German composer and pianist, Ludwig van Beethoven, remains one of the most admired composers in the history of Western music even two centuries after his death. Born into a musical family, he was initially tutored by his father. He found success early as a pianist and went on to become an admired composer despite suffering from hearing-impairment.
A child prodigy, Wolfgang Amadeus Mozart is regarded as one of the greatest classical composers ever. A prolific composer, he had a profound influence on Western music. Many of his works are considered pinnacles of choral, symphonic, operatic, chamber, and concertante music. Before his death, at the age of 35, he had composed over 600 works.
Joseph Haydn was an Austrian composer who played a key role in the progression of chamber music during the Classical period. He is often referred to as the Father of the String Quartet and Father of the Symphony for his contributions to musical form. Joseph Haydn is also credited with mentoring and tutoring Mozart and Beethoven, respectively.
Bedrich Smetana was a Czech composer remembered for his opera, The Bartered Bride. Considered the father of Czech music, Smetana was a prodigy whose first public performance came at age six. He then went on to establish himself as one of the most important composers of Czech music. Smetana has been honored with a Walk of Fame star in Vienna.
Austrian composer Franz Peter Schubert was one of the most prominent figures of the Viennese Classical and Romantic periods. He initially performed at the Gesellschaft der Musikfreunde. His compositions include over 600 vocal works and several symphonies, operas, and piano sonatas. One of his most-talked-about works is the Unfinished Symphony.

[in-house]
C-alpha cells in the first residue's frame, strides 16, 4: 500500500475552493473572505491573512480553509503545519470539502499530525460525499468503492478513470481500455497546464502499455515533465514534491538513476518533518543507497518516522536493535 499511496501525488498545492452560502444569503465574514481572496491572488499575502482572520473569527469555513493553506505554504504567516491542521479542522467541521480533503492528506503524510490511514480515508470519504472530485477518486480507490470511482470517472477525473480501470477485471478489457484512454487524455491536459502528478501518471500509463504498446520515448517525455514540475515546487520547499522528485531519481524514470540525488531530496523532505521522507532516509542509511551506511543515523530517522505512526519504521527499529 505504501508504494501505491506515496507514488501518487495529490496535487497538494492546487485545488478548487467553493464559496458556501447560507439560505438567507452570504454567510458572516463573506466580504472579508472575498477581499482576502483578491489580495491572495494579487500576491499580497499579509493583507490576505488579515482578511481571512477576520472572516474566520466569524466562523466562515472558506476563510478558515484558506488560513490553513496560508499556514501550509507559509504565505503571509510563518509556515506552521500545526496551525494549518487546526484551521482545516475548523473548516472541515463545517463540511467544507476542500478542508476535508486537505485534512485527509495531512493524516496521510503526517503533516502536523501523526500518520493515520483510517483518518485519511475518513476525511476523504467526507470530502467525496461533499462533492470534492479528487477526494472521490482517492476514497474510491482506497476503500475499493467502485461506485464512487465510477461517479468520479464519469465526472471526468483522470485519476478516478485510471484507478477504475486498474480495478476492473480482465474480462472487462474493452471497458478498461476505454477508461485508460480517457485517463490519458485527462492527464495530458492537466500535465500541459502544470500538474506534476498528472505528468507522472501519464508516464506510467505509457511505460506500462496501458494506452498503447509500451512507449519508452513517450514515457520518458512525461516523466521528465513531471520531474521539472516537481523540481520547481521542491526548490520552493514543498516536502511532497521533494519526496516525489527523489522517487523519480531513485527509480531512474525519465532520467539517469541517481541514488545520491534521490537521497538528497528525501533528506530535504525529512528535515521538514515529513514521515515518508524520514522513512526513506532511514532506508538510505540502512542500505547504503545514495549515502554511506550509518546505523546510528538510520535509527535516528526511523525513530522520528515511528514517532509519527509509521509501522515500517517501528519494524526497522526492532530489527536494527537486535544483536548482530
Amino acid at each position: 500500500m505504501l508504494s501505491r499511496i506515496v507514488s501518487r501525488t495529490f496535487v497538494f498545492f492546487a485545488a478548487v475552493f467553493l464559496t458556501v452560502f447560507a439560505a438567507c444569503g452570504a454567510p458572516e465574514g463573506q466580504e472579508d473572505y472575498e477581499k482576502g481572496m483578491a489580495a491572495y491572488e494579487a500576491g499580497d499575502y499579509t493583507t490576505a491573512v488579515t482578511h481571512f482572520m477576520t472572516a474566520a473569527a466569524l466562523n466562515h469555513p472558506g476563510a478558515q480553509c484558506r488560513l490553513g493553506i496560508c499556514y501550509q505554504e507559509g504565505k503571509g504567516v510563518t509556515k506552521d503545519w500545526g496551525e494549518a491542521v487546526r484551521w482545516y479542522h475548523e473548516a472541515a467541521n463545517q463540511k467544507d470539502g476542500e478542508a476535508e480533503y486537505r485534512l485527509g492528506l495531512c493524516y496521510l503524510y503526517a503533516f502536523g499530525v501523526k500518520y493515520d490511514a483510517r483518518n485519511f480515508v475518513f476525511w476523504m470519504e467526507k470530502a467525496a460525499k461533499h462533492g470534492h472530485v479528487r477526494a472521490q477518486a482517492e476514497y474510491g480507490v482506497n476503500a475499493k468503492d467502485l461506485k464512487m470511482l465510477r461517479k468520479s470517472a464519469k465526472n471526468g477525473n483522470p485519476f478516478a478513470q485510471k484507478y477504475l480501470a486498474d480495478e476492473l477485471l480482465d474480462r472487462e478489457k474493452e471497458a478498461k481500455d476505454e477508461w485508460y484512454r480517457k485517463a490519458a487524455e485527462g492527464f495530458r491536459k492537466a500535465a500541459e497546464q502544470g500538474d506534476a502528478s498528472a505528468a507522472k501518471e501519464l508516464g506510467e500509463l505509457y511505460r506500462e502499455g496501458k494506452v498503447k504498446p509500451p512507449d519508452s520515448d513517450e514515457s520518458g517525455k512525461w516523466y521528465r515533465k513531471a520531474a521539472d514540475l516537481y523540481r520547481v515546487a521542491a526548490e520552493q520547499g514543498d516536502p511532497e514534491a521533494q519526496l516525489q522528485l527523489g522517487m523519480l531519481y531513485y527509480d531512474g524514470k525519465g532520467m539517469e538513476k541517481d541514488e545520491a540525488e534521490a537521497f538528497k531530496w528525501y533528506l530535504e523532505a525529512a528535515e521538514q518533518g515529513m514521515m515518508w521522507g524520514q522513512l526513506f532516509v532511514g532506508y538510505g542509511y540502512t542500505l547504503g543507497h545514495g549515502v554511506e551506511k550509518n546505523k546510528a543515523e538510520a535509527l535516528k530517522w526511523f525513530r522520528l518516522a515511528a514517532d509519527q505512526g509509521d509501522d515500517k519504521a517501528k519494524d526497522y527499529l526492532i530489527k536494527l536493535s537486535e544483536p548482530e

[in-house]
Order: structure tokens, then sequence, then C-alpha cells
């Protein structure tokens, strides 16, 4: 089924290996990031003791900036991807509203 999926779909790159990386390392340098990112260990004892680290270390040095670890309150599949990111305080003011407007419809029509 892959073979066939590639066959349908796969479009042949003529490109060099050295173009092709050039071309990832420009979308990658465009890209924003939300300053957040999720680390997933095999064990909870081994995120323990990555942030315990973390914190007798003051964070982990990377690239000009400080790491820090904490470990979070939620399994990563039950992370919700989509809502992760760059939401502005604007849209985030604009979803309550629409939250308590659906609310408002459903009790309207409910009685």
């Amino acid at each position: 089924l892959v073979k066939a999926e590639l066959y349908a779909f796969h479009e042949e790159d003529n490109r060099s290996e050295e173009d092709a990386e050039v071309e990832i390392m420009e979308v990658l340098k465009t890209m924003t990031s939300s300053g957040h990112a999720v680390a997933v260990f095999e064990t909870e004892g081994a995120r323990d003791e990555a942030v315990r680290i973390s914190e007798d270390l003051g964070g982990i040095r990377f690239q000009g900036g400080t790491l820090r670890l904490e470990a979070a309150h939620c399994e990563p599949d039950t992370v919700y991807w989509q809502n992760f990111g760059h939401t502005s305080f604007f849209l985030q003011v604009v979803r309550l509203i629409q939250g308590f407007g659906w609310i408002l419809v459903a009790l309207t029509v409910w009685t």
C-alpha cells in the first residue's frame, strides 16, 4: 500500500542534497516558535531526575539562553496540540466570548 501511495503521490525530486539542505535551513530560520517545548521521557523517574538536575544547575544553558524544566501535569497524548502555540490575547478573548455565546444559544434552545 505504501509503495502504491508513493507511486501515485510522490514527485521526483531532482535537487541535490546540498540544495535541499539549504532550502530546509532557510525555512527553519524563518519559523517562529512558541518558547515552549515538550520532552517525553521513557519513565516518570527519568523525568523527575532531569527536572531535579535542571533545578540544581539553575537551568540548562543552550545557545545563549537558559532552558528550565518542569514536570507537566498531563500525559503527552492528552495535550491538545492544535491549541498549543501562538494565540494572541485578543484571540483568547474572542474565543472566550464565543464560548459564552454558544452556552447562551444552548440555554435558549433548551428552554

Austro-Bohemian Romantic composer and conductor Gustav Mahler symbolized the transition of 19th-century Austro-German music to early-20th-century modernism. His music was banned during the Nazi era but was rediscovered later. Famous for his Eighth Symphony, he had also been the director of the Hofoper (Vienna Court Opera).
15 Parov Stelar
Austrian composer Anton Bruckner was born to a schoolmaster father who was also an organist. Bruckner learned to play the violin by 4. In spite of being a musical legend, he often criticized his own work and re-worked on his pieces, leading to many versions of the same piece.
Being a descendant of violinist Leopold Auer, Hungarian-Austrian composer Gyorgy Ligeti was no stranger to music in childhood. He lost his entire family, except his mother, to the Holocaust, but that didn’t prevent him from studying music later. He rose to be a legend of avant-garde music.
20 Alban Berg
21 Joe Zawinul
22 Alma Mahler
Alma Mahler, remembered as the wife of composer Gustav Mahler and the daughter of landscape painter Emil Schindler, initially studied art but later acquired skills as a pianist. However, Mahler discouraged her from composing after marriage. She later had other affairs and married architect Walter Gropius and author Franz Werfel.
25 Anton Webern
Anton Webern was an Austrian composer and conductor. He was a core member in the circle of the Second Viennese School and an exponent of atonality and twelve-tone technique. He focused on lyricism, nuance, and sensitivity in the performance of music and was considered radical for his era. He received posthumous attention in the latter half of the 20th century.
28 Carl Czerny
29 Lisa Wagner
30 Mona Wagner
33 Thomas Lang
36 Franz Lehár
37 DJ Otzi
Nikolaus Harnoncourt began his musical career as a classical cellist and grew up to be one of the finest conductors of Austria. He ruled the music scene with the ensemble Concentus Musicus, focusing on historical performance, and later also worked with modern ensembles such as the Chamber Orchestra of Europe.